Of course you do, I told her. And so do I.
ZESTER DAILY LINKS
And, apparently, so does everyone else these days, so much so that a new crop of magnificently-produced, nearly wordless, expensive magazines — maga-Tumblrs, really — has arrived on the scene, promising vicarious calm, conviviality and aspirational serenity of the sort that Thoreau went to the woods to find 159 years ago. Instagram-softened images of meaningful dinner parties abound; young flannel-shirted men in their 20s — Smith Brothers look-alikes — smoke vintage Meerschaum pipes as they gaze across placid ponds at tire swings swaying in the distance while their ladies thoughtfully pour local herb-infused gimlets into authentic 1930s Ball canning jars. You read the sparse text. You swoon. You study. You wonder if these people have day jobs.
The message is clear: You – yeah you, with the three kids in daycare and the divorce, getting off the IRT and running into Starbucks for your McVenti before hunkering down in your cubicle under those fluorescent lights for eight hours while the jackass next to you yammers on his cell phone about the great sex he had last night — you, too, can live a simple life.
That is, if you work hard enough at it.
If you wear the right authentic clothes and drink the right authentic drinks out of the right authentic vessels. If your food is unfettered and unfussy and thoughtfully produced and served in the right coffee bowls of the right color, and was perhaps procured from the right CSA or the right farmers market.
For those of us who have suffered through the fashion of anxious, nervous food — inauthentic, tall, overwrought — such simple, gastronomical style is exactly what we’ve been breathlessly waiting for. But has the style of living and eating this way, with its gorgeous prepackaged rusticity and come-hither appeal, just become exigent fetish? Are our attempts to be “simple” so self-conscious and superficial that the benefits of real simplicity, peace, mindfulness, thrift are lost? Will being simple — eating simply, living simply — go the way of the Pet Rock?
Trends are a direct reflection of our ever-changing cultural and socio-emotional needs. In the greed-is-good 1980s, everything was big — shoulder pads, hig hair — and the contrived food of the time, unnatural vertical and architectural, was an extension of that style. In late 1988, I was served an elaborate, human fist-sized chocolate piano at a restaurant in Beverly Hills. A scaled-down replica of a Steinway baby grand, it had eighty-eight black and white chocolate keys, and strings fashioned from spun sugar. After the grim 1970s, life was suddenly all about the frantic quest for the elaborate and ornate, and the food on our plates reflected it. In the 1990s, everyone declared themselves a home-schooled chef — the Food Network went on the air in 1993 — and we all went out to buy kitchen blowtorches and home foamers and timbale molds. After 9/11, we craved peace and conviviality, and the next big thing was comfort food. The sale of crockpots and Creuset casseroles took off like they’d been shot from a cannon.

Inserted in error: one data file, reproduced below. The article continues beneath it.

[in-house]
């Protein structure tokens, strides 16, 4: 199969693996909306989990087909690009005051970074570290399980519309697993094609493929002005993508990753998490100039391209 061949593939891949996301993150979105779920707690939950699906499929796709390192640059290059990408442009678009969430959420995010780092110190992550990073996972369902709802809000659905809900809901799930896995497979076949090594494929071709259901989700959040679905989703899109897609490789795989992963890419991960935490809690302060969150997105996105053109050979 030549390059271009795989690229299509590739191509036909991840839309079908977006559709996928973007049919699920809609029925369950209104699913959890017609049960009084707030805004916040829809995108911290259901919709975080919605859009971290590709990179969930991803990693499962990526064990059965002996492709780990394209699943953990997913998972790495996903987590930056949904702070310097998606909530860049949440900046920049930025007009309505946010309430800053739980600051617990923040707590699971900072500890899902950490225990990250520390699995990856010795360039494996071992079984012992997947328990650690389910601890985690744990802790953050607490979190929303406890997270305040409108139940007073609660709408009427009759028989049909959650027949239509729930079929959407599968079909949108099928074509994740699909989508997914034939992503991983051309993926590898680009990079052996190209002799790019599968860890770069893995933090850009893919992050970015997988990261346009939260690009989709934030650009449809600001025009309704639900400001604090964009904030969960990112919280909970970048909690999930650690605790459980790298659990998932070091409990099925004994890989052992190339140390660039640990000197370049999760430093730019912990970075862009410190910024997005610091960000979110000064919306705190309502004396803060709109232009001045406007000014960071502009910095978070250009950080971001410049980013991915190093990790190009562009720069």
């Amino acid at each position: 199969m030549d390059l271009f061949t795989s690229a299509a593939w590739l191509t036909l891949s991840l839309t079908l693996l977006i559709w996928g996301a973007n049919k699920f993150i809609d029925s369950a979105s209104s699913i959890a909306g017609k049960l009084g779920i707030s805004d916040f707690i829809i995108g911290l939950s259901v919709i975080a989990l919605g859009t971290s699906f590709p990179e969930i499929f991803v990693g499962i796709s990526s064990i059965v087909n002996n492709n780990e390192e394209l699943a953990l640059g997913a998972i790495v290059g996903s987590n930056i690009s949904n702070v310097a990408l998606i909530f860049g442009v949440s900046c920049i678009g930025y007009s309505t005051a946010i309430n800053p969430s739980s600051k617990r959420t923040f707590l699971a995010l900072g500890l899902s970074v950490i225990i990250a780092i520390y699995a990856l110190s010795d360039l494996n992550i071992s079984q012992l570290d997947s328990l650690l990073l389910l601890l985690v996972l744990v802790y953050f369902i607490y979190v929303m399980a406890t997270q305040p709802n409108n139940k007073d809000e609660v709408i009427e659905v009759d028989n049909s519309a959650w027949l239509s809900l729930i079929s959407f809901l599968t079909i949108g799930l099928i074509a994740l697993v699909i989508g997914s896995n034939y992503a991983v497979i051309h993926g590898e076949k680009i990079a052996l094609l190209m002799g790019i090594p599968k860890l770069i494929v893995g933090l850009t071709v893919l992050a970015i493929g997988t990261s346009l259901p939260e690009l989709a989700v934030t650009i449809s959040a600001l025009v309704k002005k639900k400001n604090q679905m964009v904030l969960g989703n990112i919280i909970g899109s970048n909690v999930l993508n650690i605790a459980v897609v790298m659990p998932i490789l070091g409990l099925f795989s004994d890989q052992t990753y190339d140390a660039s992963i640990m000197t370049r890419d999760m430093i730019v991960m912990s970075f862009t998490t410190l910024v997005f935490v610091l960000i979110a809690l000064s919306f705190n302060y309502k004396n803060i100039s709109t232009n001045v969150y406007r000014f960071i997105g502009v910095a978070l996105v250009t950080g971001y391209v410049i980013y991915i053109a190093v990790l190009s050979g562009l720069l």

So what created this fraught mandate for the ancient saucepan — dented to perfection — that we spend hours searching for at Goodwill? Why the farmhouse tables laden with elemental dishes and the longing gazes serene as stone? Desperation for simplicity and authenticity smacks of a sort of psychic exhaustion, and the stark realization that living and eating in a complicated overdone way will take a toll on our souls. It compels us with an almost furious hysteria to return to preconceived notions of what’s real, even if what’s real is nothing more than an often fetishized metaphor for ever-elusive safety, and a commodified yearning to bind our frayed connection to equanimity and control.
In a world of constant digital connectedness, of nebulous relationships and jobs that disappear before our eyes, of an often fraudulent and dangerous food system, where we feed our children pink slime and anyone can slap a green label on their over-processed product and pretend it’s organic, we’ll pay anything we can to get simplicity, or some semblance of it back.
But if simplicity really is just a fetish, what will happen when the fetish fades and the trend is over? What will we eat and how will we live?
Top photo: Elissa Altman. Credit: © Susan Turner